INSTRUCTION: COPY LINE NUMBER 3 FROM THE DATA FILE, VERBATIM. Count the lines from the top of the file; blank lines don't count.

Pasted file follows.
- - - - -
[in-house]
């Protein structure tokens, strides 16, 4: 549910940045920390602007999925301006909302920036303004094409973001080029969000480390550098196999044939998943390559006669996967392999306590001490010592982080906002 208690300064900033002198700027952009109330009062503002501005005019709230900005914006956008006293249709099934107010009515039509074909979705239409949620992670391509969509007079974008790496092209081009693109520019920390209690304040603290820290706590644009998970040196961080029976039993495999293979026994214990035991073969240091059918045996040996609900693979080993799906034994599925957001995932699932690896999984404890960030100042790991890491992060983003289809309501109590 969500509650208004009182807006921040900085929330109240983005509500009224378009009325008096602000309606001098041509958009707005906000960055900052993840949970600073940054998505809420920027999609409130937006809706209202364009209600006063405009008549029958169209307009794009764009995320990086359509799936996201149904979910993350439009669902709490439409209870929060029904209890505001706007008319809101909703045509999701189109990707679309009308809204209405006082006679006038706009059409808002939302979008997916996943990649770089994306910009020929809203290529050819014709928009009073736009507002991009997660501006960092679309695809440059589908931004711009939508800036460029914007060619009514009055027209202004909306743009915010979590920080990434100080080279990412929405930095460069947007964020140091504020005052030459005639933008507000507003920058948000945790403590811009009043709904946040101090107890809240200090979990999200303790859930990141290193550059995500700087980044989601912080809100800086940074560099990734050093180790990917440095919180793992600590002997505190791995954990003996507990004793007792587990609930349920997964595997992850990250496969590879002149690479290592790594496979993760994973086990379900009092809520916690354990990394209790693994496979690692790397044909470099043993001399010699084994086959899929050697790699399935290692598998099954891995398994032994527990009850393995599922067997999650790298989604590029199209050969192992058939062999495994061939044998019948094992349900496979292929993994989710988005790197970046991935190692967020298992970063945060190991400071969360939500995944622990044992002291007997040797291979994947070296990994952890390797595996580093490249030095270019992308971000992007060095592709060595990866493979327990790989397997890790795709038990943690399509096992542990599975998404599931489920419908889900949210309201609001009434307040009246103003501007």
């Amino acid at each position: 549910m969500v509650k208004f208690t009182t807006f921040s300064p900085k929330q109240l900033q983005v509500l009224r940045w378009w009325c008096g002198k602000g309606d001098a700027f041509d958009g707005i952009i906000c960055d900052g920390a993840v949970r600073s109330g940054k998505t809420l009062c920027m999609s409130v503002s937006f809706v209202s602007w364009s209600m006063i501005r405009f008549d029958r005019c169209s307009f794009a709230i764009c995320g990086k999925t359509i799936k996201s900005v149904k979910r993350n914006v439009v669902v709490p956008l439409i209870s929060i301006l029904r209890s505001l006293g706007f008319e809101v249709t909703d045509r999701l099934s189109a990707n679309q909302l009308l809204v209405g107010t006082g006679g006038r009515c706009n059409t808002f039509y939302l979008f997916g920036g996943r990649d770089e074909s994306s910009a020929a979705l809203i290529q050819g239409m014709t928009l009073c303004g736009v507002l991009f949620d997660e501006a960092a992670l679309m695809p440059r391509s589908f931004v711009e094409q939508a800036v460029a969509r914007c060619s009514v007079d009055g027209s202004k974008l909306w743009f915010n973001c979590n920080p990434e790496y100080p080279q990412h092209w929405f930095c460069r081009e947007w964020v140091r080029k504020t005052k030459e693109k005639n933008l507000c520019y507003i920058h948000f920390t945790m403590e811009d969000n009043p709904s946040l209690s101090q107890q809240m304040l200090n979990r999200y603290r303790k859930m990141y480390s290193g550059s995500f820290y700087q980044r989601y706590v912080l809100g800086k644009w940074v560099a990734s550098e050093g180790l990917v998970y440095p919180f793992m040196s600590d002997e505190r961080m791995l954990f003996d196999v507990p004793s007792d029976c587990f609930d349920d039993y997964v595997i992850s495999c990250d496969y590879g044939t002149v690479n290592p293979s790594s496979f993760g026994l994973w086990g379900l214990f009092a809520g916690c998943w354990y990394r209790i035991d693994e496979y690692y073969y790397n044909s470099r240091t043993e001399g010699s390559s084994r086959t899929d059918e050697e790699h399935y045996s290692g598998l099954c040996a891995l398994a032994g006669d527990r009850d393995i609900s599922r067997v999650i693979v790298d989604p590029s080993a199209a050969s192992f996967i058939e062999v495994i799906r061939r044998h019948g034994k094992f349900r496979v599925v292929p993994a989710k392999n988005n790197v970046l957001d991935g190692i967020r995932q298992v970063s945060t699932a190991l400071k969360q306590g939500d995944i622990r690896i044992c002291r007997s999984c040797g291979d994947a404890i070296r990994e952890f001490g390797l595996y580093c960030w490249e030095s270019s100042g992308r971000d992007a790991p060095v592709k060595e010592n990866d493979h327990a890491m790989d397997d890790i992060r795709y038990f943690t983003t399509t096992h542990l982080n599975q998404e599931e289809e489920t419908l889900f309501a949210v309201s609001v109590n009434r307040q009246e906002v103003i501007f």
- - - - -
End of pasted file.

């Amino acid at each position: 549910m969500v509650k208004f208690t009182t807006f921040s300064p900085k929330q109240l900033q983005v509500l009224r940045w378009w009325c008096g002198k602000g309606d001098a700027f041509d958009g707005i952009i906000c960055d900052g920390a993840v949970r600073s109330g940054k998505t809420l009062c920027m999609s409130v503002s937006f809706v209202s602007w364009s209600m006063i501005r405009f008549d029958r005019c169209s307009f794009a709230i764009c995320g990086k999925t359509i799936k996201s900005v149904k979910r993350n914006v439009v669902v709490p956008l439409i209870s929060i301006l029904r209890s505001l006293g706007f008319e809101v249709t909703d045509r999701l099934s189109a990707n679309q909302l009308l809204v209405g107010t006082g006679g006038r009515c706009n059409t808002f039509y939302l979008f997916g920036g996943r990649d770089e074909s994306s910009a020929a979705l809203i290529q050819g239409m014709t928009l009073c303004g736009v507002l991009f949620d997660e501006a960092a992670l679309m695809p440059r391509s589908f931004v711009e094409q939508a800036v460029a969509r914007c060619s009514v007079d009055g027209s202004k974008l909306w743009f915010n973001c979590n920080p990434e790496y100080p080279q990412h092209w929405f930095c460069r081009e947007w964020v140091r080029k504020t005052k030459e693109k005639n933008l507000c520019y507003i920058h948000f920390t945790m403590e811009d969000n009043p709904s946040l209690s101090q107890q809240m304040l200090n979990r999200y603290r303790k859930m990141y480390s290193g550059s995500f820290y700087q980044r989601y706590v912080l809100g800086k644009w940074v560099a990734s550098e050093g180790l990917v998970y440095p919180f793992m040196s600590d002997e505190r961080m791995l954990f003996d196999v507990p004793s007792d029976c587990f609930d349920d039993y997964v595997i992850s495999c990250d496969y590879g044939t002149v690479n290592p293979s790594s496979f993760g026994l994973w086990g379900l214990f009092a809520g916690c998943w354990y990394r209790i035991d693994e496979y690692y073969y790397n044909s470099r240091t043993e001399g010699s390559s084994r086959t899929d059918e050697e790699h399935y045996s290692g598998l099954c040996a891995l398994a032994g006669d527990r009850d393995i609900s599922r067997v999650i693979v790298d989604p590029s080993a199209a050969s192992f996967i058939e062999v495994i799906r061939r044998h019948g034994k094992f349900r496979v599925v292929p993994a989710k392999n988005n790197v970046l957001d991935g190692i967020r995932q298992v970063s945060t699932a190991l400071k969360q306590g939500d995944i622990r690896i044992c002291r007997s999984c040797g291979d994947a404890i070296r990994e952890f001490g390797l595996y580093c960030w490249e030095s270019s100042g992308r971000d992007a790991p060095v592709k060595e010592n990866d493979h327990a890491m790989d397997d890790i992060r795709y038990f943690t983003t399509t096992h542990l982080n599975q998404e599931e289809e489920t419908l889900f309501a949210v309201s609001v109590n009434r307040q009246e906002v103003i501007f």